‘Phase’ by Jack Garratt Album Review: A Strong, Promising Yet Unsteady Debut
Jack Garratt may not be a name immediately familiar to most music consumers, but he has been a constantly rising presence in the British music scene over the past couple of years, performing at music festivals and opening for bands like Mumford & Sons. Phase is his debut studio album and is a tremendous effort, spanning generically from electro and acoustic ballads to dubstep and trap. Even more impressively, Phase shows the scope that a single musician is capable of achieving by harnessing both acoustic and electronic sounds on his own.
‘Phase’ by Jack Garratt Album Review
Phase opens really powerfully and some might say aggressively — Garratt has our attention right from the start with unexpected twists, dubstep-like drops and explosive beats on opener “Coalesce (Synesthesia Pt. II).” The next few songs, however, make us subside back to a more comfortable EDM vibe, similar to that of Disclosure, for example.
The singer allows back into a firmer track once he goes into some of his older pieces featured on the record. Garratt demonstrates an impressive vocal range, though he’s at his best on the higher tones and surprising falsettos rather than in the low range that has become so akin to the sentimental male indie artists. “Weathered” illustrates that point quite well. The world-weary lyrics are a bit of a transition from the more superficial vibe of the first few tracks on the album. Garratt’s vocals call to mind early Ed Sheeran songs, but the tracks is most intriguing when he breaks out of that tonality. Similarly, the melodic line is a lot more compelling in the latter half of the song when it turns into a complex layering of disparate styles counterbalanced by moments of suspended silence.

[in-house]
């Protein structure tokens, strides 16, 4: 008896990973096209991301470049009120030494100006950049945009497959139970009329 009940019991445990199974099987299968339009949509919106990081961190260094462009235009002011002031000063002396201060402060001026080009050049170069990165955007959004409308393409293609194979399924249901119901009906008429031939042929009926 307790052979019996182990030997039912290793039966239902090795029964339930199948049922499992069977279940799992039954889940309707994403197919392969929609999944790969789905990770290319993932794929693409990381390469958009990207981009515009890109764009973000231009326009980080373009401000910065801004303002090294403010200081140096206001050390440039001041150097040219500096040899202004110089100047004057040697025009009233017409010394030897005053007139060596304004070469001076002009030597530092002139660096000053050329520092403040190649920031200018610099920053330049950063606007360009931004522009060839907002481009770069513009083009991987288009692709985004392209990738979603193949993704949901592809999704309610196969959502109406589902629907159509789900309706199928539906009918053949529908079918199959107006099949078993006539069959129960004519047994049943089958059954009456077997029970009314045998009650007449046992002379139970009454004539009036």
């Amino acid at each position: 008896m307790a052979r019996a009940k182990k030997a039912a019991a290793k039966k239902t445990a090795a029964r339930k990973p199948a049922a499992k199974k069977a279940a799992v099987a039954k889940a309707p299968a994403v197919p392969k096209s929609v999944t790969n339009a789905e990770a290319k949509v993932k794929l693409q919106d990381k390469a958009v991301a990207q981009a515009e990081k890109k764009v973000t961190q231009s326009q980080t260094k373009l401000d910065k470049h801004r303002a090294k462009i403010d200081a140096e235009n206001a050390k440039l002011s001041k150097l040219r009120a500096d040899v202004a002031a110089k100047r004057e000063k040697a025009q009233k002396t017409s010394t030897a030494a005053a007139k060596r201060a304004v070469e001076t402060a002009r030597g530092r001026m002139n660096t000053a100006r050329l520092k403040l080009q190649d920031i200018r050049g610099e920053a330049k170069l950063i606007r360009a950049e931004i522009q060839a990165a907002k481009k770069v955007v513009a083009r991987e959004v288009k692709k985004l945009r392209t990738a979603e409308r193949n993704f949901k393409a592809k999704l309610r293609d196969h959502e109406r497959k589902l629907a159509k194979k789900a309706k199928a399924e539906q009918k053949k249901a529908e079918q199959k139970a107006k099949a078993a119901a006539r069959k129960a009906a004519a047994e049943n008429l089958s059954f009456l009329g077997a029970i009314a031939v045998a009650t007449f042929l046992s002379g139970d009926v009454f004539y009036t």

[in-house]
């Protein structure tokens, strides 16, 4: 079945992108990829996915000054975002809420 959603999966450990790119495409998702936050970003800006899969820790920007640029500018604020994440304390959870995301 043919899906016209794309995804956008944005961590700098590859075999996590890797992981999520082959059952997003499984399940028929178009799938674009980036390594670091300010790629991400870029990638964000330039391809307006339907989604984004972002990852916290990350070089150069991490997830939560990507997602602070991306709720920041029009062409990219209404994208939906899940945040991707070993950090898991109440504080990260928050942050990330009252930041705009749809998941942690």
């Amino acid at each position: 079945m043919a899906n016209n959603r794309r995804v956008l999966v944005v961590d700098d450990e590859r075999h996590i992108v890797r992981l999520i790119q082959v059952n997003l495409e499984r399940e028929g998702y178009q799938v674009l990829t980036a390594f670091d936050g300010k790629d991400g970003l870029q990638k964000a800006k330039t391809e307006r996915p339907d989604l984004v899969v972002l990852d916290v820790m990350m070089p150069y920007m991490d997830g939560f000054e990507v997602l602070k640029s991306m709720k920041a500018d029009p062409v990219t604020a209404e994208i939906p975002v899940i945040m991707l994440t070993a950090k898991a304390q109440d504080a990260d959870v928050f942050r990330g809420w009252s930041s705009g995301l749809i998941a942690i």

The two songs that follow — “Worry” and “The Love You’re Given” — are similarly some of Garratt’s older creations, and it is easy to see a continuation in them at least musically. Simply put, “Worry” picks up where “Weathered” left us, but putting a more electronic spin and more pronounced beats on it – something like the musical lovechild of James Blake and Woodkid, for example. The lyrics are fervent and simple. There is no excessive poeticism, just relatable truths. This said, “The Love You’re Given,” lyrics and music, is a truly earnest and heart-wrenching portrayal of unrequited love. The haunting cries that are looped till the very end of the track, the soft piano riffs and simple beats all bring an eerie, disturbing and beautiful atmosphere to one of the most impressive tracks on Phase
At times this makes the album seem too messy to handle and tracks are best to be looked at as their own entities, but regardless of the lack of an overarching narrative in Phase, there is a lot in the medley of styles and approaches that shows Jack Garratt is a name we should learn and look out for in the future.
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